In May, two incoming USC students were named among the 150 winners of the 2018 Coca-Cola scholarship program, an annual competition that selects students across the nation to receive a $20,000 college scholarship.
As recipients of the scholarship, freshmen Talie Cloud and Estephanie Garcia attend various events and make media appearances to inform the community of the Dear Future Community Challenge in Los Angeles, which encourages young adults to submit ideas that increase the number of women in public service careers.
As part of the campaign, Cloud and Garcia attended a Los Angeles City Hall meeting last week and shadowed two female councilmembers, Nury Martinez and Monica Rodriguez, to promote the challenge. Cloud, a neuroscience major, said she learned about the challenges female councilmembers face in a male-dominated field.
“Hearing their experiences of things they were able to accomplish as women, and as women of color specifically, was really enlightening and [understanding] the power dynamics even within their personal relationships and how that’s shifted as a result of their service,” Cloud said.
Until Oct. 15, any person between 18 to 24 years old in Los Angeles can submit ideas for the challenge online, according to Carlos Illingworth, director of public affairs and communications for Coca-Cola North America. There are several other Dear Future Challenges held in different cities, as well as a national competition.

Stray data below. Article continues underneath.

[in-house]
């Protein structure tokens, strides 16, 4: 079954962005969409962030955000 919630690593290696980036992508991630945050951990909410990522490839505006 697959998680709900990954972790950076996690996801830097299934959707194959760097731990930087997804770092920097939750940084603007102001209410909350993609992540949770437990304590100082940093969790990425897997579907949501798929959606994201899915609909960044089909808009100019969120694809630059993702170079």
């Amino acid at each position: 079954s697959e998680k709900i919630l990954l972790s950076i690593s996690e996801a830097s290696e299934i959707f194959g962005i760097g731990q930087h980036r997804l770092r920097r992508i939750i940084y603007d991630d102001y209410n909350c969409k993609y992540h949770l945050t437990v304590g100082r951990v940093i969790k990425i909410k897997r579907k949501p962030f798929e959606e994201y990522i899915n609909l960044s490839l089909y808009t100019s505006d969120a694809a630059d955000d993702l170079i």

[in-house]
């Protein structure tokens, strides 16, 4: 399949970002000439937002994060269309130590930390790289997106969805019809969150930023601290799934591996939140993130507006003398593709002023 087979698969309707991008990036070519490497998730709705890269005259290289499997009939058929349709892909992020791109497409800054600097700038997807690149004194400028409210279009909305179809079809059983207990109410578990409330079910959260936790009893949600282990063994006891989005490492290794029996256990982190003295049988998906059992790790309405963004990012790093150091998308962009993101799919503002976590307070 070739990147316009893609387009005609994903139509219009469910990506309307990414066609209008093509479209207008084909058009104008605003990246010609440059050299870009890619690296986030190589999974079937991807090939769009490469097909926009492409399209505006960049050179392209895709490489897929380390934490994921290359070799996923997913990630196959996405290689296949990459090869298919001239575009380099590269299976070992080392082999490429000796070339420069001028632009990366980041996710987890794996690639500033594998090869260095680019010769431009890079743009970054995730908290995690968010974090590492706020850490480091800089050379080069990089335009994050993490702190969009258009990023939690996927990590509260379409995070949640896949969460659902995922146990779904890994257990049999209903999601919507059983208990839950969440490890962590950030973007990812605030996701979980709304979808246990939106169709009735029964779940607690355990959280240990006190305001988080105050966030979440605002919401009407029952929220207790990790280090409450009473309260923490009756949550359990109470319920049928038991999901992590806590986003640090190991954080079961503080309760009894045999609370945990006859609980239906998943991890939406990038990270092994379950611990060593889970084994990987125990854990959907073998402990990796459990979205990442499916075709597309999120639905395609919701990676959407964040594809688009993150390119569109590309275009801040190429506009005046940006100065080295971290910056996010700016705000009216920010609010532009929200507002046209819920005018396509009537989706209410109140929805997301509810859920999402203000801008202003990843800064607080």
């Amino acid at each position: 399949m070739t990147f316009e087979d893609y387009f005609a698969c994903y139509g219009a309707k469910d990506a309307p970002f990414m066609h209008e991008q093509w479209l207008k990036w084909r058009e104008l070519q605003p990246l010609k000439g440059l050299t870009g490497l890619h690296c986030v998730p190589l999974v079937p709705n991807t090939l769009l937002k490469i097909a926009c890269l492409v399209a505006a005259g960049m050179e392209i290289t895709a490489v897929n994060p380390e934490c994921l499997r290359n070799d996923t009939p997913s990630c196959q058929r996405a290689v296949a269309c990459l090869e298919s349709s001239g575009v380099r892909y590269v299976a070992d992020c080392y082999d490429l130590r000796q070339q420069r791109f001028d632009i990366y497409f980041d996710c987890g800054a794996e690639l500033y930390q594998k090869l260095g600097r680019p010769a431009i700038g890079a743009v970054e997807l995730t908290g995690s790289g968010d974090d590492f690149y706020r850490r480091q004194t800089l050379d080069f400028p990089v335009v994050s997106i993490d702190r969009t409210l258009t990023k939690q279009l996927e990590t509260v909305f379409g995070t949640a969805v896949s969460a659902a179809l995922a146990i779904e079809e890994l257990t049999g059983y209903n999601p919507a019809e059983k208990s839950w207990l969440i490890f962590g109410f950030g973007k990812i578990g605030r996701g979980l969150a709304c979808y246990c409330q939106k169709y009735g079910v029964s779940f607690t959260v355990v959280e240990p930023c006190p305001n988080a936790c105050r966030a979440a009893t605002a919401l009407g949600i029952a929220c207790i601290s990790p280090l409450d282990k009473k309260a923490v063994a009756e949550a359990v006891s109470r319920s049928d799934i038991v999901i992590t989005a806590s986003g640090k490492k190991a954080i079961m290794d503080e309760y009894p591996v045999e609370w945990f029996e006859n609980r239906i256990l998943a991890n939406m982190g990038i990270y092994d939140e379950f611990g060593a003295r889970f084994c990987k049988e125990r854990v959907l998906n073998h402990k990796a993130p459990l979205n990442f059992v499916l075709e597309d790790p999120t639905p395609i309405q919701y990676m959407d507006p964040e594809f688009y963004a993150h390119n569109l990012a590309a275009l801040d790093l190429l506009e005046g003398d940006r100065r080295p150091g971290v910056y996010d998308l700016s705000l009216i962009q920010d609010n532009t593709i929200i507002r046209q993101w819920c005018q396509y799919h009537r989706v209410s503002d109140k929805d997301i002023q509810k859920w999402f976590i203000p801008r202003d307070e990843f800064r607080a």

After reviewing the submissions, Coca-Cola will choose 17 winners and give $30,000 to local nonprofits that will work with the winners to make their ideas realities, Illingworth said.
Illingworth also spoke about why Coca-Cola created the Dear Future Community Challenge.
“We’re very inspired by young adults and their energy and optimism and potential to give back and improve their communities,” Illingworth said. “So the goal of this challenge is to do just that -— to improve the local communities across the country and inspire young people to come up with solutions to address pressing issues, like getting women more involved in public service.”
Garcia, an environmental studies major, said the Dear Future Community Challenge in Los Angeles will bring more attention to gender gaps and disparities in fields like public service.
“As we’ve been seeing politically, women have always been underrepresented,” Garcia said. “I think it’s important to have that perspective and have that voice … in the system so that [women] can bring in their experiences to change what they’ve seen that other men haven’t.”
Cloud said she also sees the importance of having more women in public service careers to represent female perspectives on issues like abortion and the wage gap. These women can also inspire the next generation of girls to enter male-dominated fields like the public service sector, Cloud explained.
“Ideally in society or in public power you want to see equal advantages for everyone to have access to the public sector and public leadership,” Cloud said. “It’s very important for girls growing up to have access to these role models and to see that it is a possibility for women.”